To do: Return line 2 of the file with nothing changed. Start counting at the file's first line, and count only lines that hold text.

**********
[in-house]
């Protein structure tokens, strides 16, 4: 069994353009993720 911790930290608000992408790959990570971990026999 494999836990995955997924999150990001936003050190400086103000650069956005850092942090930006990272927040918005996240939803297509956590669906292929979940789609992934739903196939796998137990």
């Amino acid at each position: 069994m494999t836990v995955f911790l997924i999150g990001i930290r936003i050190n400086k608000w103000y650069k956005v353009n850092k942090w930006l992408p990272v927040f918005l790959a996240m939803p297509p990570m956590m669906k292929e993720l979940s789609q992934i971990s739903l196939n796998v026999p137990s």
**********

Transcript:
């Protein structure tokens, strides 16, 4: 069994353009993720 911790930290608000992408790959990570971990026999 494999836990995955997924999150990001936003050190400086103000650069956005850092942090930006990272927040918005996240939803297509956590669906292929979940789609992934739903196939796998137990």